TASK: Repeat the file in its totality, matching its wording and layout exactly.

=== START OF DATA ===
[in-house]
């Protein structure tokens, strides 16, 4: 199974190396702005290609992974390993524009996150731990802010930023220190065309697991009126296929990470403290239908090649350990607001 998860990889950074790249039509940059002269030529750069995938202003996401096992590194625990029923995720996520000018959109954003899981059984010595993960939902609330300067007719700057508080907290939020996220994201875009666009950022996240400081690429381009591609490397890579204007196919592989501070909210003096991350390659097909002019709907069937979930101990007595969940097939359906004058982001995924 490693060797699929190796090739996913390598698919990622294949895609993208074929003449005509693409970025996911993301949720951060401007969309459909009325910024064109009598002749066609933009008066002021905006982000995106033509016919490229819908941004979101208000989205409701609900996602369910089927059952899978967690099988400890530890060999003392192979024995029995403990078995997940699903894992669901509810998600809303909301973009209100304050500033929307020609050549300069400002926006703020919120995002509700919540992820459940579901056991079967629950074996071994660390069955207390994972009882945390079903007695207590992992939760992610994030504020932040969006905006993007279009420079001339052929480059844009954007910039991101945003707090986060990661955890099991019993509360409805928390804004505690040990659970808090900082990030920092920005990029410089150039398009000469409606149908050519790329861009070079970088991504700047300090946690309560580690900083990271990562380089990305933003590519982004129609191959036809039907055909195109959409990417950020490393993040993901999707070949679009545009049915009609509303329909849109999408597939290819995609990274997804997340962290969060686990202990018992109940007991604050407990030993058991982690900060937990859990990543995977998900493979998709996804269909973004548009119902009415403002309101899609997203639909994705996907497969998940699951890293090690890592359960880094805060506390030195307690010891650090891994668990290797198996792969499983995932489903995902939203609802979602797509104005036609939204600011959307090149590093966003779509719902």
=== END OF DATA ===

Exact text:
[in-house]
């Protein structure tokens, strides 16, 4: 199974190396702005290609992974390993524009996150731990802010930023220190065309697991009126296929990470403290239908090649350990607001 998860990889950074790249039509940059002269030529750069995938202003996401096992590194625990029923995720996520000018959109954003899981059984010595993960939902609330300067007719700057508080907290939020996220994201875009666009950022996240400081690429381009591609490397890579204007196919592989501070909210003096991350390659097909002019709907069937979930101990007595969940097939359906004058982001995924 490693060797699929190796090739996913390598698919990622294949895609993208074929003449005509693409970025996911993301949720951060401007969309459909009325910024064109009598002749066609933009008066002021905006982000995106033509016919490229819908941004979101208000989205409701609900996602369910089927059952899978967690099988400890530890060999003392192979024995029995403990078995997940699903894992669901509810998600809303909301973009209100304050500033929307020609050549300069400002926006703020919120995002509700919540992820459940579901056991079967629950074996071994660390069955207390994972009882945390079903007695207590992992939760992610994030504020932040969006905006993007279009420079001339052929480059844009954007910039991101945003707090986060990661955890099991019993509360409805928390804004505690040990659970808090900082990030920092920005990029410089150039398009000469409606149908050519790329861009070079970088991504700047300090946690309560580690900083990271990562380089990305933003590519982004129609191959036809039907055909195109959409990417950020490393993040993901999707070949679009545009049915009609509303329909849109999408597939290819995609990274997804997340962290969060686990202990018992109940007991604050407990030993058991982690900060937990859990990543995977998900493979998709996804269909973004548009119902009415403002309101899609997203639909994705996907497969998940699951890293090690890592359960880094805060506390030195307690010891650090891994668990290797198996792969499983995932489903995902939203609802979602797509104005036609939204600011959307090149590093966003779509719902």